House liquor bill calls for big changes in growler sales, no change in 3.2 beer

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More Minnesota microbreweries would finally get to sell growlers full of their product and beer in much smaller containers directly to customers under a bill working its way through the House. The microbrewery industry has sought the changes for years.

“You’ll be able to go to the small brewery that’s down the street from your house and buy a six-pack or a four-pack or some small container directly from that local brewer instead of having to hunt around various liquor stores to find a container that works for you,” said Rep. Zack Stephenson, DFL-Coon Rapids, the author of the House liquor bill.

The new rules on growlers and smaller containers will apply to breweries that produce 150,000 barrels of beer per year, up from a 20,000-barrel limit now.

One change you won’t find in the House liquor bill is a provision lifting the restriction on “strong” beer sales in convenience stores and grocery stores. They would still only be able to sell 3.2% alcohol beer.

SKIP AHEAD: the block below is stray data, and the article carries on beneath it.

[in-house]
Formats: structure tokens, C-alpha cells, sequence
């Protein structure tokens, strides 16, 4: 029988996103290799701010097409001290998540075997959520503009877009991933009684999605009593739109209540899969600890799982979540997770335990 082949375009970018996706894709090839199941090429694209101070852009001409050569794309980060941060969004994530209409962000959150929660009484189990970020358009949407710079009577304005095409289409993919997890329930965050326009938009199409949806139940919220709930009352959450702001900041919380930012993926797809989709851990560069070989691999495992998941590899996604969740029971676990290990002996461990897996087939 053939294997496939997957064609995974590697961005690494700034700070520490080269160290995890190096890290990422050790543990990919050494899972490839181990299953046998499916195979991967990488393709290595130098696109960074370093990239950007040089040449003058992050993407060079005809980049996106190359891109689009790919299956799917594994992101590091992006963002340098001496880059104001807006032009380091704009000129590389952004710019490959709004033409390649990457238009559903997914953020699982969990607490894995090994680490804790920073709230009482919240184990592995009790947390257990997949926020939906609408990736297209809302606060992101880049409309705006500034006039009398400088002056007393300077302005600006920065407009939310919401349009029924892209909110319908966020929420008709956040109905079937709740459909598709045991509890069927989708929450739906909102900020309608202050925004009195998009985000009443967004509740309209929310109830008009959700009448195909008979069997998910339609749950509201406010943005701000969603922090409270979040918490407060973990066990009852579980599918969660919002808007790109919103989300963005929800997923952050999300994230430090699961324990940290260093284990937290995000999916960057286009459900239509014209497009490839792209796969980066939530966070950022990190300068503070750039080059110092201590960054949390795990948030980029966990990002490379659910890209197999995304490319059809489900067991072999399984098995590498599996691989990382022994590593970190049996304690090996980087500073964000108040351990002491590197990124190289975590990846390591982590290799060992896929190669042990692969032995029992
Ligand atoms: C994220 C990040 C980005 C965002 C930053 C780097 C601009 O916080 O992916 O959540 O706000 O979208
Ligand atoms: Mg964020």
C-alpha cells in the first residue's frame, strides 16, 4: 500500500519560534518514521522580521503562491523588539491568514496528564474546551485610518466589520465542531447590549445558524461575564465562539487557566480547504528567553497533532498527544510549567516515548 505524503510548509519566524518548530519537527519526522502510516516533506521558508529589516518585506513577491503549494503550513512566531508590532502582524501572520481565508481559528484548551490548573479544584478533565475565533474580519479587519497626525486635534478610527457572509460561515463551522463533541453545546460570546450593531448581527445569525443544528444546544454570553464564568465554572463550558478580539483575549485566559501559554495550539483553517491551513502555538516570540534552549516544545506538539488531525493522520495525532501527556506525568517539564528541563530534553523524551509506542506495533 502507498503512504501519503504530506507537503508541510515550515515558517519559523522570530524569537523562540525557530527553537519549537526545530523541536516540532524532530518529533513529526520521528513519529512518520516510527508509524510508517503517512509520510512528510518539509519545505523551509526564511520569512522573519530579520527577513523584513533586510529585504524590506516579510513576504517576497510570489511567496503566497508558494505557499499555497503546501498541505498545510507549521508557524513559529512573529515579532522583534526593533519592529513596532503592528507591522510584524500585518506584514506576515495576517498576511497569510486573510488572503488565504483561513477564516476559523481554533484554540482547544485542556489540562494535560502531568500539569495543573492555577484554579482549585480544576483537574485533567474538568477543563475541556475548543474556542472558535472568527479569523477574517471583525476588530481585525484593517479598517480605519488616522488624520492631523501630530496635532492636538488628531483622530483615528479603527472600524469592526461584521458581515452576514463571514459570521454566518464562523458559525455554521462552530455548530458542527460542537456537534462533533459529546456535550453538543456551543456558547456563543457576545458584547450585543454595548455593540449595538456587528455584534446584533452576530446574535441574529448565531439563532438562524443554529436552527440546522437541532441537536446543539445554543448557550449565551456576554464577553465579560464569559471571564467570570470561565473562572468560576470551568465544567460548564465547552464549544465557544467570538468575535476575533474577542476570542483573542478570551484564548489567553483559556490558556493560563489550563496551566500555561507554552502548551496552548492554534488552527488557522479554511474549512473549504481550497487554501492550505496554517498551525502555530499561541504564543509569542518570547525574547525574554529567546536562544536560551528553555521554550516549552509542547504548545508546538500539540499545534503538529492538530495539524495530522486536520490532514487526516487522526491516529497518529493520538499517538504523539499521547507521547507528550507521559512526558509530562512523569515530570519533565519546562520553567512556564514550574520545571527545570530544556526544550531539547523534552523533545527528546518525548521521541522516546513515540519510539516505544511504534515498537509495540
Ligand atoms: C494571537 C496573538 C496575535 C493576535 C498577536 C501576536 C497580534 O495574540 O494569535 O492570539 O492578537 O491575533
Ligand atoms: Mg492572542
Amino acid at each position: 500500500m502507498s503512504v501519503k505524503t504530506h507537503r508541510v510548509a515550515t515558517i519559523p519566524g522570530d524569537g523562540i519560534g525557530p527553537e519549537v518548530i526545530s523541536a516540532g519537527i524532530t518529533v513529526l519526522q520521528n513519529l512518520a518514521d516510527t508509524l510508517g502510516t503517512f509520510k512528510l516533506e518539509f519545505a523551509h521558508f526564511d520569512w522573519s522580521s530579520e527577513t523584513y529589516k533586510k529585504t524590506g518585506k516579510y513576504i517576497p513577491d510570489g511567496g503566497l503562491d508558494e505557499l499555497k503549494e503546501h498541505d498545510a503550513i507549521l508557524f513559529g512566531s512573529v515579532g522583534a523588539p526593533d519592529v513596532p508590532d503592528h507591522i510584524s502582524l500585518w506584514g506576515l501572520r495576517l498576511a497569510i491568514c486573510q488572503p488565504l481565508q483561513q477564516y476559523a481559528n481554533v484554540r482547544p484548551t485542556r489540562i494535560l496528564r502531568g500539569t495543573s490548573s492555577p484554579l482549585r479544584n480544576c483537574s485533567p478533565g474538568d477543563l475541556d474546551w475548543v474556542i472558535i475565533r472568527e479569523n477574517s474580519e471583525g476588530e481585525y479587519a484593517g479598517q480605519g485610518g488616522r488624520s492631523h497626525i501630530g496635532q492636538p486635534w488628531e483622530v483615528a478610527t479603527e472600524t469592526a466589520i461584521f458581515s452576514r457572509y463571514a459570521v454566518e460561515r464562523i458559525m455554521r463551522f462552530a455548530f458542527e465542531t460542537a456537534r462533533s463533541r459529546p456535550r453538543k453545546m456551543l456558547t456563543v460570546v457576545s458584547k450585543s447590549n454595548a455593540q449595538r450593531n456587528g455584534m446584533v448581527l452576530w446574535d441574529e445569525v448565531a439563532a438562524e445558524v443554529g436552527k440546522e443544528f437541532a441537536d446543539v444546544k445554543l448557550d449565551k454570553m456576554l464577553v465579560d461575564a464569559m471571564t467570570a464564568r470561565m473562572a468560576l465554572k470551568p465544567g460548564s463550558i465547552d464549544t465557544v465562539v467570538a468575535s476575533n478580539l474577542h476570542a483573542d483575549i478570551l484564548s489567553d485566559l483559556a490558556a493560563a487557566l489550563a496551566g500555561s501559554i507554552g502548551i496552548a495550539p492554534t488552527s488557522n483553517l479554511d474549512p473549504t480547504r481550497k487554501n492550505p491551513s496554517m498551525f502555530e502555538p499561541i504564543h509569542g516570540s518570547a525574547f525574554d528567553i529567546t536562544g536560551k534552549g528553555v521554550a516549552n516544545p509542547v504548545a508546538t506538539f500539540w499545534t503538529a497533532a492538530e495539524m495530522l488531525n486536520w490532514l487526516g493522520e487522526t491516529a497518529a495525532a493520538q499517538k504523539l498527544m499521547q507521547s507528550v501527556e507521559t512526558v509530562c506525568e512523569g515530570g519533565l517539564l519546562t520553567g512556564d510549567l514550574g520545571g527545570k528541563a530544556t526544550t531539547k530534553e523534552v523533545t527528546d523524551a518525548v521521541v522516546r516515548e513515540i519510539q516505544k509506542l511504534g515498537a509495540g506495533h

Minnesota is the only state in the nation that still only allows 3.2 beer sales. That’s making it increasingly difficult for stores to find brewers and vendors who produce and distribute the beer.

“All but a few have stopped brewing it, and pretty soon they’re just going to tell you it’s not there and for them to even carry what they’re carrying is amazing,” says Steve Anderson, co-founder of Bobby and Steve’s Auto World. “Pretty soon what’s next? You can only send one brand of gas?”

Stephenson says the debate over 3.2 beer sales will continue. He says his bill includes creating a 12-member liquor regulation advisory council that will help guide the Legislature on future liquor law changes.

“I think it’s a conversation that can continue to happen,” Stephenson says. “We certainly added the grocers to that liquor advisory council so they can be part of driving that conversation.”

Even if the House passes its liquor bill on Wednesday, it still needs to be reconciled with a smaller liquor bill in the Minnesota Senate.